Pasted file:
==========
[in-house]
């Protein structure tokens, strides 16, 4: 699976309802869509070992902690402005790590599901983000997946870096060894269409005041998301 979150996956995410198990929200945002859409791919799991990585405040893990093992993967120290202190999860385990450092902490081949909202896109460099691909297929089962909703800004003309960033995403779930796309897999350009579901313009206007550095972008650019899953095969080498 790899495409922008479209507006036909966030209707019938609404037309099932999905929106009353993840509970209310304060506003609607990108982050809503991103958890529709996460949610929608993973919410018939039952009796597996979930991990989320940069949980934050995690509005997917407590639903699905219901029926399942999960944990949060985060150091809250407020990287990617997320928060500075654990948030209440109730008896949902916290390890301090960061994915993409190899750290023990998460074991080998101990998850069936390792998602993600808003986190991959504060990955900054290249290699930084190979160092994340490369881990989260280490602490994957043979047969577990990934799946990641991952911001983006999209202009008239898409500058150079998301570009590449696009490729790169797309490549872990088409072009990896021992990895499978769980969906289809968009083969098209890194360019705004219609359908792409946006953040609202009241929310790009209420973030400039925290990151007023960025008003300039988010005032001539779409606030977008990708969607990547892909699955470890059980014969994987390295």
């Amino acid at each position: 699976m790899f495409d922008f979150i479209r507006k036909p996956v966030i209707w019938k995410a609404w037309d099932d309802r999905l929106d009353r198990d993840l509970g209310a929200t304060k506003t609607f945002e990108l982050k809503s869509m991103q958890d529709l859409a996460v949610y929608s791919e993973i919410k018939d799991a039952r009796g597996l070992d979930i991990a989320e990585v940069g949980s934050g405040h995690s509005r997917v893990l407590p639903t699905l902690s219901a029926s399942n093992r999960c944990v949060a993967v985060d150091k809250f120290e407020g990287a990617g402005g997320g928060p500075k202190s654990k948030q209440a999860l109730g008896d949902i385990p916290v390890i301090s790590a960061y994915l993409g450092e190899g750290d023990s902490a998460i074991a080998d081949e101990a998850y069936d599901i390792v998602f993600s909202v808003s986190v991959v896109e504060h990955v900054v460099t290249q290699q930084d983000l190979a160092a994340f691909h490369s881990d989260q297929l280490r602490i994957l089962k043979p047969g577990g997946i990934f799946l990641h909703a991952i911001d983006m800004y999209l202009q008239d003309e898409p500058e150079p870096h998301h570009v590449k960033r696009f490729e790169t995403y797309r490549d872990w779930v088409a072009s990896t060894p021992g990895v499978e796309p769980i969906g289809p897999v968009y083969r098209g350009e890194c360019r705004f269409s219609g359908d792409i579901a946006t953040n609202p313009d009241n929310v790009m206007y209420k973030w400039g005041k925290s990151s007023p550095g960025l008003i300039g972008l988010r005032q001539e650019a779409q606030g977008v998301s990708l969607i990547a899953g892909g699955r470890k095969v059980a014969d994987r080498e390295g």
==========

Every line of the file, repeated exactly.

[in-house]
């Protein structure tokens, strides 16, 4: 699976309802869509070992902690402005790590599901983000997946870096060894269409005041998301 979150996956995410198990929200945002859409791919799991990585405040893990093992993967120290202190999860385990450092902490081949909202896109460099691909297929089962909703800004003309960033995403779930796309897999350009579901313009206007550095972008650019899953095969080498 790899495409922008479209507006036909966030209707019938609404037309099932999905929106009353993840509970209310304060506003609607990108982050809503991103958890529709996460949610929608993973919410018939039952009796597996979930991990989320940069949980934050995690509005997917407590639903699905219901029926399942999960944990949060985060150091809250407020990287990617997320928060500075654990948030209440109730008896949902916290390890301090960061994915993409190899750290023990998460074991080998101990998850069936390792998602993600808003986190991959504060990955900054290249290699930084190979160092994340490369881990989260280490602490994957043979047969577990990934799946990641991952911001983006999209202009008239898409500058150079998301570009590449696009490729790169797309490549872990088409072009990896021992990895499978769980969906289809968009083969098209890194360019705004219609359908792409946006953040609202009241929310790009209420973030400039925290990151007023960025008003300039988010005032001539779409606030977008990708969607990547892909699955470890059980014969994987390295």
């Amino acid at each position: 699976m790899f495409d922008f979150i479209r507006k036909p996956v966030i209707w019938k995410a609404w037309d099932d309802r999905l929106d009353r198990d993840l509970g209310a929200t304060k506003t609607f945002e990108l982050k809503s869509m991103q958890d529709l859409a996460v949610y929608s791919e993973i919410k018939d799991a039952r009796g597996l070992d979930i991990a989320e990585v940069g949980s934050g405040h995690s509005r997917v893990l407590p639903t699905l902690s219901a029926s399942n093992r999960c944990v949060a993967v985060d150091k809250f120290e407020g990287a990617g402005g997320g928060p500075k202190s654990k948030q209440a999860l109730g008896d949902i385990p916290v390890i301090s790590a960061y994915l993409g450092e190899g750290d023990s902490a998460i074991a080998d081949e101990a998850y069936d599901i390792v998602f993600s909202v808003s986190v991959v896109e504060h990955v900054v460099t290249q290699q930084d983000l190979a160092a994340f691909h490369s881990d989260q297929l280490r602490i994957l089962k043979p047969g577990g997946i990934f799946l990641h909703a991952i911001d983006m800004y999209l202009q008239d003309e898409p500058e150079p870096h998301h570009v590449k960033r696009f490729e790169t995403y797309r490549d872990w779930v088409a072009s990896t060894p021992g990895v499978e796309p769980i969906g289809p897999v968009y083969r098209g350009e890194c360019r705004f269409s219609g359908d792409i579901a946006t953040n609202p313009d009241n929310v790009m206007y209420k973030w400039g005041k925290s990151s007023p550095g960025l008003i300039g972008l988010r005032q001539e650019a779409q606030g977008v998301s990708l969607i990547a899953g892909g699955r470890k095969v059980a014969d994987r080498e390295g």